Who will redislocate his/her shoulder? Predicting recurrent instability following a first traumatic anterior shoulder dislocation

M. Olds, R. Ellis, P. Parmar, Paula Kersten

    Research output: Contribution to journalArticlepeer-review


    Objective To develop a multivariate tool that would predict recurrent instability after a first-time traumatic anterior shoulder dislocation. Methods Participants (aged 16-40 years) were recruited across New Zealand into a prospective cohort study. Baseline data were collected during a telephone interview and through examination of radiology records. Variables associated with recurrent instability were selected for the multivariate logistic regression model using backwards selection (p<0.10). Coefficients for those variables retained in the model were used to develop the predictive tool. Results Among the 128 participants, 36% had redislocated at least once in the first 12 months. Univariate analysis showed an increased likelihood of recurrent dislocation with bony Bankart lesions (OR=3.65, 95% CI 1.05 to 12.70, p=0.04) and participants who had: not been immobilised in a sling (OR = 0.38, 95% CI 0.15 to 0.98, p=0.05), higher levels of shoulder activity (OR=1.13, 95% CI 1.01 to 1.27, p=0.03), higher levels of pain and disability (OR=1.03, 95% CI 1.01 to 1.06, p=0.02), higher levels of fear of reinjury (OR=1.12, 95% CI 1.01 to 1.26, p=0.04) and decreased quality of life (OR=1.01, 95% CI 1.00 to 1.02, p=0.05). There was no significant difference in those with non-dominant compared with dominant shoulder dislocations (p=0.10) or in those aged 16-25 years compared with 26-40 years (p=0.07). Conclusion Six of seven physical and psychosocial factors can be used to predict recurrent shoulder instability following a first-time traumatic anterior shoulder dislocation.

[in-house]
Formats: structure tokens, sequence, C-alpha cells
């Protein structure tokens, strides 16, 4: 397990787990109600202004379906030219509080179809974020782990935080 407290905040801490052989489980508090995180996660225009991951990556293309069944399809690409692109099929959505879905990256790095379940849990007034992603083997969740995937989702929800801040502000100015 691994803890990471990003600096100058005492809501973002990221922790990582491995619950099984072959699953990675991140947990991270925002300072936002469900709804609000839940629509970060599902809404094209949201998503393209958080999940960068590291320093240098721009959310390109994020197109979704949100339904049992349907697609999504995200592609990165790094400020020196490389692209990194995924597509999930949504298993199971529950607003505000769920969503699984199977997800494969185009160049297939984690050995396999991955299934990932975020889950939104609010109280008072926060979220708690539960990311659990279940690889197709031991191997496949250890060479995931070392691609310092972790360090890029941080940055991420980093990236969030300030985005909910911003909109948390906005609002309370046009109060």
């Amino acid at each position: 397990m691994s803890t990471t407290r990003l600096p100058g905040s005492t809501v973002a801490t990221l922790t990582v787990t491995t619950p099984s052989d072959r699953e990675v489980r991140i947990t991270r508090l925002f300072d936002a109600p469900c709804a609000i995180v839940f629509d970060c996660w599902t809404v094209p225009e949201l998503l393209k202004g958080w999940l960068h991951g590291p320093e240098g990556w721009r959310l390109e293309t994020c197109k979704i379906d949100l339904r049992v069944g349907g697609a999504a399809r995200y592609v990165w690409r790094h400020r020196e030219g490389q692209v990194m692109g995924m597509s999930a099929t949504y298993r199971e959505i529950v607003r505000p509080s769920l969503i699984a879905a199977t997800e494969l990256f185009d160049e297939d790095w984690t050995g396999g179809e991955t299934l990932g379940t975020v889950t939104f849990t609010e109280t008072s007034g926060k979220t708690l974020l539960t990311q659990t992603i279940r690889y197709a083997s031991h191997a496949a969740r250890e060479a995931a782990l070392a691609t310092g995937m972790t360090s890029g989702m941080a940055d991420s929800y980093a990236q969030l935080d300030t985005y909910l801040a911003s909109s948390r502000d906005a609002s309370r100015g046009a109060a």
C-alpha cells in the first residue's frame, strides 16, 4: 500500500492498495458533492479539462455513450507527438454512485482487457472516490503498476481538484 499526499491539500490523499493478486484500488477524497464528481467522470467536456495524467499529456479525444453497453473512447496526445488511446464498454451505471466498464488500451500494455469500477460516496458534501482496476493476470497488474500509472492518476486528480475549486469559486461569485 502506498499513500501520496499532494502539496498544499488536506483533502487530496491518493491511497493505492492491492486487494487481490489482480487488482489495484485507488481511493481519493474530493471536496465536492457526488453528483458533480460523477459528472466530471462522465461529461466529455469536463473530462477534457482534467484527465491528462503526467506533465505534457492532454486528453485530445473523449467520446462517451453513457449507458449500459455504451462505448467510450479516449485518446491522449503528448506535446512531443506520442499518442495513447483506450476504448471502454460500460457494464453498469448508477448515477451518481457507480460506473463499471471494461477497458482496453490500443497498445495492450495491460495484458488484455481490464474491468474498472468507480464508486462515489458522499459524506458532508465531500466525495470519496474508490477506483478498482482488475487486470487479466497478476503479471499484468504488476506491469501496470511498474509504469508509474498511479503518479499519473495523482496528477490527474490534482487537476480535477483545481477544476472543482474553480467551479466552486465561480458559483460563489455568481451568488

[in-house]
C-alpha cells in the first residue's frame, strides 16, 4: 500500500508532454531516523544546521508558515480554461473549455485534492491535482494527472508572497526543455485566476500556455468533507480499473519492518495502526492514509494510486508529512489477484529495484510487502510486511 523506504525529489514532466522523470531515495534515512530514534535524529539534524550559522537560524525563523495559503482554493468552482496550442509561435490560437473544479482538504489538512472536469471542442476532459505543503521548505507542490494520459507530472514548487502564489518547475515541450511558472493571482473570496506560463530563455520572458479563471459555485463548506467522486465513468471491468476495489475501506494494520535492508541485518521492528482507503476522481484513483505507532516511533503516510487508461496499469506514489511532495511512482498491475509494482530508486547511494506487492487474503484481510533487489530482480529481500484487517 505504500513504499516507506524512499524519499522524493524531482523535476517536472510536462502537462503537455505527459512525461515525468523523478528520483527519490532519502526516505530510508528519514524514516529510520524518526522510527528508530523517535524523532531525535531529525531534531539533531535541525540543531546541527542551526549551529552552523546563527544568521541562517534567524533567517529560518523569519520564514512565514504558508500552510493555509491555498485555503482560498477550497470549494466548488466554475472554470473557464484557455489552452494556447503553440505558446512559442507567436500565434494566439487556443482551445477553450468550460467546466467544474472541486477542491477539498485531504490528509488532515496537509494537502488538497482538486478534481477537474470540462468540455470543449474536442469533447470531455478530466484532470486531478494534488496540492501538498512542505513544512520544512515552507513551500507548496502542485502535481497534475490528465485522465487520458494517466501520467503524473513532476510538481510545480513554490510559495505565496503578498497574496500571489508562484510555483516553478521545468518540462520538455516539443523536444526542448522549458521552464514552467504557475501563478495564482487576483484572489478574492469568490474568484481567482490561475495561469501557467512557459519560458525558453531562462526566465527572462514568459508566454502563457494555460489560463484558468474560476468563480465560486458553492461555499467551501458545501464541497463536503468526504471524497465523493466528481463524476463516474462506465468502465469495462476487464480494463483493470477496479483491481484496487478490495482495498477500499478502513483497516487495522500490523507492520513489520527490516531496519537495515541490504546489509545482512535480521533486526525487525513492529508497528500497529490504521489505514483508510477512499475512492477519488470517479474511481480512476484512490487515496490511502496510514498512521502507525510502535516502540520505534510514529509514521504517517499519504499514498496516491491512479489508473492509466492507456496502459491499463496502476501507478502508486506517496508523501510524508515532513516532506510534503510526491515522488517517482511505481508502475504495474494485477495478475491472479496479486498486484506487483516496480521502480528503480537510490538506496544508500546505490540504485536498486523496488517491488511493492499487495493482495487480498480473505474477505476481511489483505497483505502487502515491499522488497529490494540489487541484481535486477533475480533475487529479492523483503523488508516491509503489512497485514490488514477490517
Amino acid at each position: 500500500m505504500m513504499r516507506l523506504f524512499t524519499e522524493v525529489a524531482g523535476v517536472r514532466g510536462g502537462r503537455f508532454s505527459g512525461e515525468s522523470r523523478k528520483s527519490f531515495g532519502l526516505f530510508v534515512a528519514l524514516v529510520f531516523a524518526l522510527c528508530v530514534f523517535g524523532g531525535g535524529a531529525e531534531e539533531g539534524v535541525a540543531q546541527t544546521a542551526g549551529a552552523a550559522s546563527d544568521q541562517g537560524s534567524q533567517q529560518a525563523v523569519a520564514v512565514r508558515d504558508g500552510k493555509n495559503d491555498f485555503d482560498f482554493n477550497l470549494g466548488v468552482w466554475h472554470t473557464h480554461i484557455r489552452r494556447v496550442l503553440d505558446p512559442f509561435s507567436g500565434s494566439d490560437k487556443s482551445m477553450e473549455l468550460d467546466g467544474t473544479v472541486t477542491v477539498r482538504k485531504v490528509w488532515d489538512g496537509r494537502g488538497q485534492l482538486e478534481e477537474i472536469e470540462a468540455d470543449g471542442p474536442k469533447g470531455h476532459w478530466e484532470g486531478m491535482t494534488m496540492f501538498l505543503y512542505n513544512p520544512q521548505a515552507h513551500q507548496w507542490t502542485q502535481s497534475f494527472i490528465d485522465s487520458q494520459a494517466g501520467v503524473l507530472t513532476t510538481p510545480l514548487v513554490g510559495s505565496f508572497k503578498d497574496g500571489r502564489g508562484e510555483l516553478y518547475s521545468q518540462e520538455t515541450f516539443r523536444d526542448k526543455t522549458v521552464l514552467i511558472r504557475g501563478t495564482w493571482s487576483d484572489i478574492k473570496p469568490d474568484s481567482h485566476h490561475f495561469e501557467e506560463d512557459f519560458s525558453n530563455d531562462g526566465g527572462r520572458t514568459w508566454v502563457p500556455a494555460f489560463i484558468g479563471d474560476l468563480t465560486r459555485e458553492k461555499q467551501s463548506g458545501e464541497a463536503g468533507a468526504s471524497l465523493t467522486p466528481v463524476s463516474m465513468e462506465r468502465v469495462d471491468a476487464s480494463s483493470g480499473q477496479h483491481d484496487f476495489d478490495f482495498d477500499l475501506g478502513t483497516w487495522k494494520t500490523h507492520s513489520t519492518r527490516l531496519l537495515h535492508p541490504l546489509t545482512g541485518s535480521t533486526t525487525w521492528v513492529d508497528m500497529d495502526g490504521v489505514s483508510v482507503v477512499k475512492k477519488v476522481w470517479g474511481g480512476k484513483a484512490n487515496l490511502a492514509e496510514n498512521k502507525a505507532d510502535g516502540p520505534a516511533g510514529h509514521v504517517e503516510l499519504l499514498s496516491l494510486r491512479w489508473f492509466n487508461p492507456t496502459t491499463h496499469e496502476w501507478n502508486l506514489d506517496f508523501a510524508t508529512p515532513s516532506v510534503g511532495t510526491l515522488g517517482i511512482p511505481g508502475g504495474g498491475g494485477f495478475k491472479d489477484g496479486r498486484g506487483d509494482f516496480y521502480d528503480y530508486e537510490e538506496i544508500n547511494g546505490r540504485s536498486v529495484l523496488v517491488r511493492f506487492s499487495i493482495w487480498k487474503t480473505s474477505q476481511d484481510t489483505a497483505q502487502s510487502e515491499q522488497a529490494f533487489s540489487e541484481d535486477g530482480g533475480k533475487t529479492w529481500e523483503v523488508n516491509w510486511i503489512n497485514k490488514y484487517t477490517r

Original languageEnglish
    Article numbere000447
    JournalBMJ Open Sport & Exercise Medicine
    Issue number1
    Publication statusPublished - 7 Mar 2019

    Bibliographical note

    © Author(s) (or their employer(s)) 2019. Re-use permitted under CC BY-NC. No commercial re-use. See rights and permissions. Published by BMJ.
    This is an open access article distributed in accordance with the Creative Commons Attribution Non Commercial (CC BY-NC 4.0) license, which permits others to distribute, remix, adapt, build upon this work non-commercially, and license their derivative works on different terms, provided the original work is properly cited, appropriate credit is given, any changes made indicated, and the use is non-commercial. See: http://creativecommons.org/licenses/by-nc/4.0/.


    • Shoulder dislocation
    • prospective study
    • fear
    • recurrence
    • Pain
    • pain
    • shoulder dislocation


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